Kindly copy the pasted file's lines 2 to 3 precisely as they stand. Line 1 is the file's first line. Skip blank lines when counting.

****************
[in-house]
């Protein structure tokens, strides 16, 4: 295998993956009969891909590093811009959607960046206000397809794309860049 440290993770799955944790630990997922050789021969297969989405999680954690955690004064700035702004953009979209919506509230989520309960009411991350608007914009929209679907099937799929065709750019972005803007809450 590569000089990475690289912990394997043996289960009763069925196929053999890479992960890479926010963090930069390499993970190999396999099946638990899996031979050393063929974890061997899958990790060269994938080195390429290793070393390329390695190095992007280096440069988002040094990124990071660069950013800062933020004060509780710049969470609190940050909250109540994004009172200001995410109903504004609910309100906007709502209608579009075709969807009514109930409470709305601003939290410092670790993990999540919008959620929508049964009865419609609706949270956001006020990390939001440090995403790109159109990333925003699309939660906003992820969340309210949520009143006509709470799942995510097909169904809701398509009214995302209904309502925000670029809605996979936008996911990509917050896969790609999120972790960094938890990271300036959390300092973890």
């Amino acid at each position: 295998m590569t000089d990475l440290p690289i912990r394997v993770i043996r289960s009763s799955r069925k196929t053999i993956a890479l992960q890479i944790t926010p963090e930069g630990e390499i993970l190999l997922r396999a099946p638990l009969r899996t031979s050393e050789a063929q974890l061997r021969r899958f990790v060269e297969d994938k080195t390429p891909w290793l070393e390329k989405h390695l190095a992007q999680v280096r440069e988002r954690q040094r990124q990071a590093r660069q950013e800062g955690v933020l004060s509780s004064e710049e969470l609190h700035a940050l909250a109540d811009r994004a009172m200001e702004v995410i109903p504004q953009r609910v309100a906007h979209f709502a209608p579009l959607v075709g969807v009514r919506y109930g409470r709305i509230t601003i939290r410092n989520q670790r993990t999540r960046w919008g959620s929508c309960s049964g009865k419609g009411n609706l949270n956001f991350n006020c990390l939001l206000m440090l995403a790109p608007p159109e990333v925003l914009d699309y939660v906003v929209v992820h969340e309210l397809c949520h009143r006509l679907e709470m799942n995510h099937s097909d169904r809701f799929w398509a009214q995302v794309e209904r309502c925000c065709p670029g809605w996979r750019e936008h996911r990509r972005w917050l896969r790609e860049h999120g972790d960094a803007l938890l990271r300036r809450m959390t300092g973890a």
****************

């Protein structure tokens, strides 16, 4: 295998993956009969891909590093811009959607960046206000397809794309860049 440290993770799955944790630990997922050789021969297969989405999680954690955690004064700035702004953009979209919506509230989520309960009411991350608007914009929209679907099937799929065709750019972005803007809450 590569000089990475690289912990394997043996289960009763069925196929053999890479992960890479926010963090930069390499993970190999396999099946638990899996031979050393063929974890061997899958990790060269994938080195390429290793070393390329390695190095992007280096440069988002040094990124990071660069950013800062933020004060509780710049969470609190940050909250109540994004009172200001995410109903504004609910309100906007709502209608579009075709969807009514109930409470709305601003939290410092670790993990999540919008959620929508049964009865419609609706949270956001006020990390939001440090995403790109159109990333925003699309939660906003992820969340309210949520009143006509709470799942995510097909169904809701398509009214995302209904309502925000670029809605996979936008996911990509917050896969790609999120972790960094938890990271300036959390300092973890």
């Amino acid at each position: 295998m590569t000089d990475l440290p690289i912990r394997v993770i043996r289960s009763s799955r069925k196929t053999i993956a890479l992960q890479i944790t926010p963090e930069g630990e390499i993970l190999l997922r396999a099946p638990l009969r899996t031979s050393e050789a063929q974890l061997r021969r899958f990790v060269e297969d994938k080195t390429p891909w290793l070393e390329k989405h390695l190095a992007q999680v280096r440069e988002r954690q040094r990124q990071a590093r660069q950013e800062g955690v933020l004060s509780s004064e710049e969470l609190h700035a940050l909250a109540d811009r994004a009172m200001e702004v995410i109903p504004q953009r609910v309100a906007h979209f709502a209608p579009l959607v075709g969807v009514r919506y109930g409470r709305i509230t601003i939290r410092n989520q670790r993990t999540r960046w919008g959620s929508c309960s049964g009865k419609g009411n609706l949270n956001f991350n006020c990390l939001l206000m440090l995403a790109p608007p159109e990333v925003l914009d699309y939660v906003v929209v992820h969340e309210l397809c949520h009143r006509l679907e709470m799942n995510h099937s097909d169904r809701f799929w398509a009214q995302v794309e209904r309502c925000c065709p670029g809605w996979r750019e936008h996911r990509r972005w917050l896969r790609e860049h999120g972790d960094a803007l938890l990271r300036r809450m959390t300092g973890a």